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Psychoanalysis thread. Last one was quite interesting, figured it was worth a second round. Talk about violence, desire, mimesis, stuff you've read, stuff you haven't read, how you would make your analyst's head explode, etc.
OP is basically a Girardfag. There was a good thread about de Maistre and the concept of sacrifice that 404'd before I could shit it up with RG quotes but if anons want to continue that then this could also be good.
...Where should I begin?
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I'm a lit fetus- Which is to say I'm in the process of developing my literary tastes... Or perhaps, trying to find them. My issue is, I don't know where to truly begin.
If you do decide to abort me, please, before you dispose of me, walk past your libraries; show me where you began your literary journey, where your interest in reading was born and how someone like me can come join you.
Skepticism and Intellectual Dishonesty. Knowledge and Belief
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Do you think the skeptic has a misplaced idea of "truth"?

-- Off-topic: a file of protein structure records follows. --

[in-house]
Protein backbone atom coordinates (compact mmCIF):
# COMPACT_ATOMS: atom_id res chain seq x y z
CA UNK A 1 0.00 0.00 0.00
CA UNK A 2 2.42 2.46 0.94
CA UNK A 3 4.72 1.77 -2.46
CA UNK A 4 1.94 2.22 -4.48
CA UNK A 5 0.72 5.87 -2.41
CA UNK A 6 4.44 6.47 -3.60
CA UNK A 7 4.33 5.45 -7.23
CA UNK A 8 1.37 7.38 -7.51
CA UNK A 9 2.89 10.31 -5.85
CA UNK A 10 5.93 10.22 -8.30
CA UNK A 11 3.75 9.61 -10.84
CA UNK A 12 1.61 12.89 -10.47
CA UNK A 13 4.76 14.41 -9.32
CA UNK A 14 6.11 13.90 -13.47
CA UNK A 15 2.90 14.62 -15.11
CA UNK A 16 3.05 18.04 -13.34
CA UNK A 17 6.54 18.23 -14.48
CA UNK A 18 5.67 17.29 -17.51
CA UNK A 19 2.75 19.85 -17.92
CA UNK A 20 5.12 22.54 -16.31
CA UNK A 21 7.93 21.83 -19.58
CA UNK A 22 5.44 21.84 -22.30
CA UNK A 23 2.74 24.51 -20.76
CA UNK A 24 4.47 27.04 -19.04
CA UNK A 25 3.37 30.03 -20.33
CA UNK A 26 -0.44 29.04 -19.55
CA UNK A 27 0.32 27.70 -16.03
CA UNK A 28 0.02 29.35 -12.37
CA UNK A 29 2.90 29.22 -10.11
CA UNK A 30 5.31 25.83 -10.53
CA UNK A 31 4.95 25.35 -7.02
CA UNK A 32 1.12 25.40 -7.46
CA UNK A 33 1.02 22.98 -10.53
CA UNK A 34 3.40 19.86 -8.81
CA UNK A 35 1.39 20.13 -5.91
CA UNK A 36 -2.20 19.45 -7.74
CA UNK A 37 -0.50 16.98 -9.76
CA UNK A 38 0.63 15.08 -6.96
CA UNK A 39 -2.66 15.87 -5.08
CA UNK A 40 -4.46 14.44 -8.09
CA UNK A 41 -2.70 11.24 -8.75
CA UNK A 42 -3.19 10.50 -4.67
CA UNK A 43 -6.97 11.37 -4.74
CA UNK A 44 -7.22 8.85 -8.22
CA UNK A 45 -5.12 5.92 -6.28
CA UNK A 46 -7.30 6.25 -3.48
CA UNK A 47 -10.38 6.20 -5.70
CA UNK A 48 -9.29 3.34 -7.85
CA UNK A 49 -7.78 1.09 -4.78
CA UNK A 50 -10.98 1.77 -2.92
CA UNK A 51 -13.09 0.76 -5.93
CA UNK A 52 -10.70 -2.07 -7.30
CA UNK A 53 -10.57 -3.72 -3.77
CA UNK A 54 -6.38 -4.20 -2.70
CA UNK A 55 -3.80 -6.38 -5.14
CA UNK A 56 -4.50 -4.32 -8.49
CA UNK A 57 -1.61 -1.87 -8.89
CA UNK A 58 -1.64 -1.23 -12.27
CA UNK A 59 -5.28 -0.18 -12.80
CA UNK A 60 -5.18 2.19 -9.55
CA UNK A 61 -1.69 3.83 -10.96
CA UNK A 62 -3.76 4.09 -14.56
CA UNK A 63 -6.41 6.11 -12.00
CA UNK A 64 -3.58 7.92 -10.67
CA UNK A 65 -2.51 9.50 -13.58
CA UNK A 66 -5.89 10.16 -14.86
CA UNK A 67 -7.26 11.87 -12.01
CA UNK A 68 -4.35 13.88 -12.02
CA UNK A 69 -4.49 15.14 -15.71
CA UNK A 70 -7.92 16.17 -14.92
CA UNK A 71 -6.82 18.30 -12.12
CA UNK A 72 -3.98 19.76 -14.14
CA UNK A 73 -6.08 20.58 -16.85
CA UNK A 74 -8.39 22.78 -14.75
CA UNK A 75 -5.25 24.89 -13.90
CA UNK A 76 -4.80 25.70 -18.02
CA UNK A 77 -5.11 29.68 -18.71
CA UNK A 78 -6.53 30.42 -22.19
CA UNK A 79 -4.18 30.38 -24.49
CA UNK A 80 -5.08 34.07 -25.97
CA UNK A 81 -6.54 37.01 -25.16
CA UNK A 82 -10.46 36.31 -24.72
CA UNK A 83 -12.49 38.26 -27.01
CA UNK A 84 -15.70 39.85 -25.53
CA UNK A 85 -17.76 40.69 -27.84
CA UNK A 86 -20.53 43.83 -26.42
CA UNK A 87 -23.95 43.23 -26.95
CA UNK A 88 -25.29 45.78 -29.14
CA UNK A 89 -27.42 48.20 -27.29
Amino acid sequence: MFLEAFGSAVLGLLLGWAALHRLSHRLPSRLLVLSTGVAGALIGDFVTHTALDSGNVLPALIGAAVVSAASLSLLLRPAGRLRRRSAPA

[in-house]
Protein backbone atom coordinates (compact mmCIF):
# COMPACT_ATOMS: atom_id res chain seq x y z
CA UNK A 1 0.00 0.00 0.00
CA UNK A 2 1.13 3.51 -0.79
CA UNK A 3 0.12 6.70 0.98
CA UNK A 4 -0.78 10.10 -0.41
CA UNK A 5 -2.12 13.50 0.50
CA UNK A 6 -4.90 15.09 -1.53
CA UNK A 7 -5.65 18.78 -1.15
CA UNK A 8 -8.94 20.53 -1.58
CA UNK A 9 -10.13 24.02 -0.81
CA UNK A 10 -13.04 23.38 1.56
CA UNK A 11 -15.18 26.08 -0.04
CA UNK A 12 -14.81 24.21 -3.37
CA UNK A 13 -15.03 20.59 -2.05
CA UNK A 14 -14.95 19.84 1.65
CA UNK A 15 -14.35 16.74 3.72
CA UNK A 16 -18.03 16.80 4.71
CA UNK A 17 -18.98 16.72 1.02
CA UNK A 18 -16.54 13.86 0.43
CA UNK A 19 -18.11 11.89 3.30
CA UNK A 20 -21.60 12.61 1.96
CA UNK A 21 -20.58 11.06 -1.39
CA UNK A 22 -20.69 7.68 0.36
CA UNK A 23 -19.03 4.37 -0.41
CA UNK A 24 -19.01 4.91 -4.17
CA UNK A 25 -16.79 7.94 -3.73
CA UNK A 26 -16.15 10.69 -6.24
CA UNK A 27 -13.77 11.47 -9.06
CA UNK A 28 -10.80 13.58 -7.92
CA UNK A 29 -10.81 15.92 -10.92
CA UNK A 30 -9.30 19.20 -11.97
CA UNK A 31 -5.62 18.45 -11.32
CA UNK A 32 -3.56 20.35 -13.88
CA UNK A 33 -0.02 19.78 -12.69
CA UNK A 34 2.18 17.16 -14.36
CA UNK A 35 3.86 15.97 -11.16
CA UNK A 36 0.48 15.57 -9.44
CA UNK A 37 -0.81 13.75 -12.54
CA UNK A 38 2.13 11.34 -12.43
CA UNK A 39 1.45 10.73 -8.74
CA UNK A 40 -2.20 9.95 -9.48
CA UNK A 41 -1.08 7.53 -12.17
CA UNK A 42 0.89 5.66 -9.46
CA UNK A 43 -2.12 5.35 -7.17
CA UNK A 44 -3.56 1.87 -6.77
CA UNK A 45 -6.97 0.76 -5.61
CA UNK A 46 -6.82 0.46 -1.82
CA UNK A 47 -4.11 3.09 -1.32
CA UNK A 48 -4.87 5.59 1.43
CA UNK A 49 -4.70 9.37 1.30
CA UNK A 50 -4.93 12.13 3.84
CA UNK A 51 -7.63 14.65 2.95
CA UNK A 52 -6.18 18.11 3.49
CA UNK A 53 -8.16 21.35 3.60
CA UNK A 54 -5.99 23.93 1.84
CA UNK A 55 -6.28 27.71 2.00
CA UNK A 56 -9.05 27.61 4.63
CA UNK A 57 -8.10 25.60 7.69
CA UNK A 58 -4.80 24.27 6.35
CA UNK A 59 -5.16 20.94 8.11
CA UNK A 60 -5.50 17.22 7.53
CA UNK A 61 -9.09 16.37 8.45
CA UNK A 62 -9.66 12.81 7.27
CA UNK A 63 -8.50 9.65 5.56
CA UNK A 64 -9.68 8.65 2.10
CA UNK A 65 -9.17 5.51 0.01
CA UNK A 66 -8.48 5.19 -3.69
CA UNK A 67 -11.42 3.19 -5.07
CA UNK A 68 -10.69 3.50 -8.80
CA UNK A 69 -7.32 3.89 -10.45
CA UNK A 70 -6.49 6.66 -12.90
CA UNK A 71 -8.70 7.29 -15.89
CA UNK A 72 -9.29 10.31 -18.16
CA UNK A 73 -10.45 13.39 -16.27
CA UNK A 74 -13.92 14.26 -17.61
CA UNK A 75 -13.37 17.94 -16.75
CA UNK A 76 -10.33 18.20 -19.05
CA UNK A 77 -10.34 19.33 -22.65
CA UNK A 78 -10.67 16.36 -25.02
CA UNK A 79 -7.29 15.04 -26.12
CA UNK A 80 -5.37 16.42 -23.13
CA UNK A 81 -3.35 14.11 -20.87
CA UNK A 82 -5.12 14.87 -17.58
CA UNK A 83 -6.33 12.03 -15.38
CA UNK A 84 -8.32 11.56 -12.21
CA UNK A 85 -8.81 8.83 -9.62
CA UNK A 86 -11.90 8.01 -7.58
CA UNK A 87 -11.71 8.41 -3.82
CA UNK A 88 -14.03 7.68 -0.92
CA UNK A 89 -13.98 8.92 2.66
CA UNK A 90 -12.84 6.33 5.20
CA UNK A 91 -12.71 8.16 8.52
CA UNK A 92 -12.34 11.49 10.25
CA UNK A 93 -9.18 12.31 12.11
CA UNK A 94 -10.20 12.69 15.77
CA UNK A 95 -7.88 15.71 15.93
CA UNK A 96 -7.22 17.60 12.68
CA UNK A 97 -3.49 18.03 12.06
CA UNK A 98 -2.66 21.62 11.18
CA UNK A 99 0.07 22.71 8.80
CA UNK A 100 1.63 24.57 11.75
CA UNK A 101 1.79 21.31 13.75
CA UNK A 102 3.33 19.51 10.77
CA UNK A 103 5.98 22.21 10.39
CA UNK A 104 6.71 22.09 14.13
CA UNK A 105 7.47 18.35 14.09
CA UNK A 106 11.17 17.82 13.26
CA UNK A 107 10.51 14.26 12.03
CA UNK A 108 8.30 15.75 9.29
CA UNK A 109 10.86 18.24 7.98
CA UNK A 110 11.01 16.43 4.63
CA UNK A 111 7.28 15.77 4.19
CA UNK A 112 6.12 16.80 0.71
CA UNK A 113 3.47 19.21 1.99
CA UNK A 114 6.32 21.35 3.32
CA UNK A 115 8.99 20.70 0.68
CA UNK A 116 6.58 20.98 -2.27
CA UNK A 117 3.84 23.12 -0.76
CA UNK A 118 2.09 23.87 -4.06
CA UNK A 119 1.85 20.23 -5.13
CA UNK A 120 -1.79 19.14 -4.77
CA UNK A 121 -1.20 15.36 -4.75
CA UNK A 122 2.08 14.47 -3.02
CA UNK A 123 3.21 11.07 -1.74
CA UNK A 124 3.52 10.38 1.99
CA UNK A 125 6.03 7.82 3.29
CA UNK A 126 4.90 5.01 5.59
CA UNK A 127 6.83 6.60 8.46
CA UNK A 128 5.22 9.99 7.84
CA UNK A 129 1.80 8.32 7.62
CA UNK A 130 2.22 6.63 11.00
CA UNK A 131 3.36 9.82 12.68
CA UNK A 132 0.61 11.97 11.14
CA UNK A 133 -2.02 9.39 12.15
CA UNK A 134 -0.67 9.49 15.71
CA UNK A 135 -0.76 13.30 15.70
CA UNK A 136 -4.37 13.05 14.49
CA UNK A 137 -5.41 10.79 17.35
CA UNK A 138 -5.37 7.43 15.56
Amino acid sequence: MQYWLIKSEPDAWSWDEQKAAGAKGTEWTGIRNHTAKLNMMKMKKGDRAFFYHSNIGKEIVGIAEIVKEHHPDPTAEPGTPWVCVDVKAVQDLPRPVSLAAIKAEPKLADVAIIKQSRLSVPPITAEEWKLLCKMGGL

Clearly he's not consenting to any kind of claim as being true or untrue. Now, ofcourse the common argument against this BOTH in casual discourse and at the academic level is that the skeptic is being intellectually dishonest, this isn't what he "really believes" ("Here is a hand", Wittgenstein's On Certainty, Kant mentioning in the Prolegomena how he's taken it as granted that somethings are universally agreed to like basic mathematical truths about addition, numerous examples).
Taking one example, skepticism about things like the validity of induction is very "real", or, people do actually have uncertainty regarding whether to believe things will pan out as they have done in the past (think occultists, junkies, etcetera) but for the vast majority of people, they would still ASSUME things are a certain way (problem of induction is np) and act in accordance with this. The usual skeptic does this too but he does not agree to inductive truths "with certainty" (I'm considering the Pyrrhonic Skeptic).
Is this way of looking at the truth of claims detached from how some people perceive it?
TL;DR: Does saying something is true require (given the common way "truth" is perceived, if any) an individual to have absolute, unwavering, certainty in the "trueness" of that thing?
Or is this conception, and the skeptic's beliefs, intellectually dishonest/incorrect, or perhaps he is just misinterpreting the common meaning of truth, if any.
Pic Related: What got me thinking about this.